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In the US, patent infringement cases nearly doubled from the year 2010 to 2014. Sixty-one percent were filed by non-practicing entities (NPEs), which are entities holding a patent for a product or a process, but which have no intention of developing it.
Most NPEs are categorized as patent assertion entities (PAEs), which are companies whose business model is based primarily on buying patents and generating revenue by asserting them against businesses that already practice the patented technologies.
Though much NPE patent litigation takes place in the IT sector, it happens in pharmaceuticals as well. Patent litigation is also pursued by practicing entities, and it only makes sense that pharmaceutical investors understand trends in patent litigation outcomes so they can make strategic decisions.
Can outcomes be predicted with patent litigation? Some aspects of patent litigation outcomes can be anticipated, and the topic is a primary focus of developing artificial intelligence engines. However, there are some trends that investors can use already when making investment decisions. Here are five methods that can be used to help predict patent litigation outcomes.
Non-practicing entities prefer to settle earlier and are generally more averse to trials. When they go to trial, the trials tend to be shorter. When adjudicated on merits, NPE patents were invalidated about thrice as often as non-NPE patents. Approximately 12 percent of patents asserted by NPEs were invalidated, compared to approximately 4 percent of patents asserted by non-NPEs. It is important to bear in mind that patent invalidation occurred in only around 3 percent of NPE cases, and less than 2 percent of non-NPE cases.
Backward citations are prior patents cited by a particular patent, and forward citations are patents that cite a particular patent. You might think that the more backward citations a patent cites, the likelier the citing patent would be to be ruled valid. However, the reverse appears true; the more backward citations, the more likely a patent was to be ruled invalid, according to a 2014 study of patent litigation. This may mean that patents with plenty of backward citations are likelier to be controversial and therefore likelier to be challenged.
Until recently, the Eastern District of Texas was a venue of choice for patent litigation, but a recent Supreme Court decision found that the proper venue for bringing an infringement suit against an American corporation is where the defendant is incorporated, or where the defendant allegedly committed infringement and regularly conducts business.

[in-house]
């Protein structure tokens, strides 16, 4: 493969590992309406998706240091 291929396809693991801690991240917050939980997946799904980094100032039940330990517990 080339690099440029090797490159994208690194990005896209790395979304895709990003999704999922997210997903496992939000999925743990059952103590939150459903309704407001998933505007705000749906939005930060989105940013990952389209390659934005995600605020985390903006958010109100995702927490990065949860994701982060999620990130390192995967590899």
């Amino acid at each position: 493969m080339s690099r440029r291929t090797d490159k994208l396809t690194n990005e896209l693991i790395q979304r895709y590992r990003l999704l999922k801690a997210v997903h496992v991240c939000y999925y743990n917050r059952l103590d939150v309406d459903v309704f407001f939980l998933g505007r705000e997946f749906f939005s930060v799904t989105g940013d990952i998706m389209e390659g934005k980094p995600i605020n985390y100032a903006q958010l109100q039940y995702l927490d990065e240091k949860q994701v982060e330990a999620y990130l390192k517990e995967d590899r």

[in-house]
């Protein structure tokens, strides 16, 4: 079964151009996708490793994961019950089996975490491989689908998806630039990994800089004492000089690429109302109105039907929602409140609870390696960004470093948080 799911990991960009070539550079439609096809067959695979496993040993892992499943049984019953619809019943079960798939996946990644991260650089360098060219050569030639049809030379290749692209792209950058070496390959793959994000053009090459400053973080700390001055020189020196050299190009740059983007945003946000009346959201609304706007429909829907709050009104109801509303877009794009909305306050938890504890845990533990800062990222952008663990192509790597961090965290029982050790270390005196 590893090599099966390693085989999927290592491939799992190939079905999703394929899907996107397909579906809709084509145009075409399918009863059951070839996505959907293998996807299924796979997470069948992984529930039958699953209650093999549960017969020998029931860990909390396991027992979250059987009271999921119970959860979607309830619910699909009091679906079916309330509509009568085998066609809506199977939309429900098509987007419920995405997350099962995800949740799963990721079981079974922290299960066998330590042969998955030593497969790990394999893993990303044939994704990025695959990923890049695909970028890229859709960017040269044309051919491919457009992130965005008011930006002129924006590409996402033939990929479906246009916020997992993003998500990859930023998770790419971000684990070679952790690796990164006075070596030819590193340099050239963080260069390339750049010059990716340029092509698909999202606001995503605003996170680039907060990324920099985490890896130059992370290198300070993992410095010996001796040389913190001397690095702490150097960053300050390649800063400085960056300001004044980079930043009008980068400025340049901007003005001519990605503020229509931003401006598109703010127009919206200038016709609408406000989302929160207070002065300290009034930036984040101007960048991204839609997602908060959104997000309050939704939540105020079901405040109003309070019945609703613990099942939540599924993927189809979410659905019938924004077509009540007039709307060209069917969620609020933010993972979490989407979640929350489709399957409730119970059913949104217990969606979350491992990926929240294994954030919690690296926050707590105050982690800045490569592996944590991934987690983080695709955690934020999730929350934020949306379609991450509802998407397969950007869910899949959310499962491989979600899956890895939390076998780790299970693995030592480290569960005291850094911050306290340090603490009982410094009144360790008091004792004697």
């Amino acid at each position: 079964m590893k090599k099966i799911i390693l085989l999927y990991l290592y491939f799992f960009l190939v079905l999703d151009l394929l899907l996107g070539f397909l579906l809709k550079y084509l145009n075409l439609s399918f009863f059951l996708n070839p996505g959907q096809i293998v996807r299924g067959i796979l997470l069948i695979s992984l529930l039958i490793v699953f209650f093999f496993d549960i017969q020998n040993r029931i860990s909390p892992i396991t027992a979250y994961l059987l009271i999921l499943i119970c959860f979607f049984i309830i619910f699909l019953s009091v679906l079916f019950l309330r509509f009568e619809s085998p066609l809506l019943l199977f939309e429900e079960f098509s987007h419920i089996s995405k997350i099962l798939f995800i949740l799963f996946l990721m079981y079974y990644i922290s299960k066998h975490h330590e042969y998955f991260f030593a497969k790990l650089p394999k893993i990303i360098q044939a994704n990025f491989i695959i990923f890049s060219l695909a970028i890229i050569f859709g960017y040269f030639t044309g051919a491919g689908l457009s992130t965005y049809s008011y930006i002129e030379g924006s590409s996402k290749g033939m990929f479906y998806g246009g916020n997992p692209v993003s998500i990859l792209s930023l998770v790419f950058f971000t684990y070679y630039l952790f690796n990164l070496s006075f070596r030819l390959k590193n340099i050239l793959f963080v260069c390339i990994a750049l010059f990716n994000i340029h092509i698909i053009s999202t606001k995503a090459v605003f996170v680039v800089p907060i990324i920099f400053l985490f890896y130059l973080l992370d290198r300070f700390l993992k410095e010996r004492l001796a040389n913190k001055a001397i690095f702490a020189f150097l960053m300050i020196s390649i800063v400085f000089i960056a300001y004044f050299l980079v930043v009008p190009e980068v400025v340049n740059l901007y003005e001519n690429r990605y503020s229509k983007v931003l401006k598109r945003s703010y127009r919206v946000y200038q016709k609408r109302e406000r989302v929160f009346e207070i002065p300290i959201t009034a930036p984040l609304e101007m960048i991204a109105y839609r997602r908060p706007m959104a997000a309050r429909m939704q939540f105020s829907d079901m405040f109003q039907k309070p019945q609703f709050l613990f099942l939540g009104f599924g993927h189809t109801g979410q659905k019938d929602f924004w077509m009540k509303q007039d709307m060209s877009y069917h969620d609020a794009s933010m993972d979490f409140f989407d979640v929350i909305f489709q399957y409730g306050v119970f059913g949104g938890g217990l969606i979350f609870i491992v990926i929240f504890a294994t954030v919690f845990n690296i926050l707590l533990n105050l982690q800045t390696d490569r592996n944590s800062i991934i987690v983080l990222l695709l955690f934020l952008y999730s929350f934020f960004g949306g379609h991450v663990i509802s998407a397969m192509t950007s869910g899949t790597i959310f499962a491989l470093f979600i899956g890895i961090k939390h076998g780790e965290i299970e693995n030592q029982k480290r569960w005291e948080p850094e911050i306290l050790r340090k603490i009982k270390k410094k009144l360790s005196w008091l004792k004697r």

For pharmaceutical cases, however, the general trend is slightly different from that with patent litigation in other sectors. In 2015, cases decided in the New Jersey District Court slightly favored plaintiffs. Delaware District Court, Texas Eastern District Court, and Virginia Eastern District Court were all approximately split 50-50 between deciding for the plaintiff and for the defendant.
Where a patent case is filed can affect the outcome.
A 2012 study of individual factors predictive of outcomes in patent litigation found that the number of patents litigated in a single case matters. In the study, anywhere from one to 29 patents were litigated in a given case, and researchers found that the higher the number, the less likely a case would be to settle. The study speculates that portfolios of patents are typically more valuable than individual patents, so damage awards could be expected to be higher. Hence, the likelier such a case would be to go to trial in pursuit of higher damage awards.
In the study referenced above, the age of a patent was also found to help predict the size of damage awards. In cases where numerous patents were included, the age of all the patents in a given case were averaged. Researchers found that cases involving more mature patents were statistically more likely to have higher damage award values.
Patent litigation is dynamic, and subject to changes in legislation and rulings by the Supreme Court. The Supreme Court ruling that limited cases brought in “magnet” districts (like the Eastern District of Texas) did not apply to cases brought to the US International Trade Commission (ITC). Does this mean that the ITC will become a more attractive venue for NPEs? It is possible.
Legislation has been introduced in the House of Representatives designed to update definitions of “domestic industry” to prevent abuse of the ITC process. In short, be aware of predictive factors in patent litigation, but stay apprised of Supreme Court rulings and goings on in Congress as well.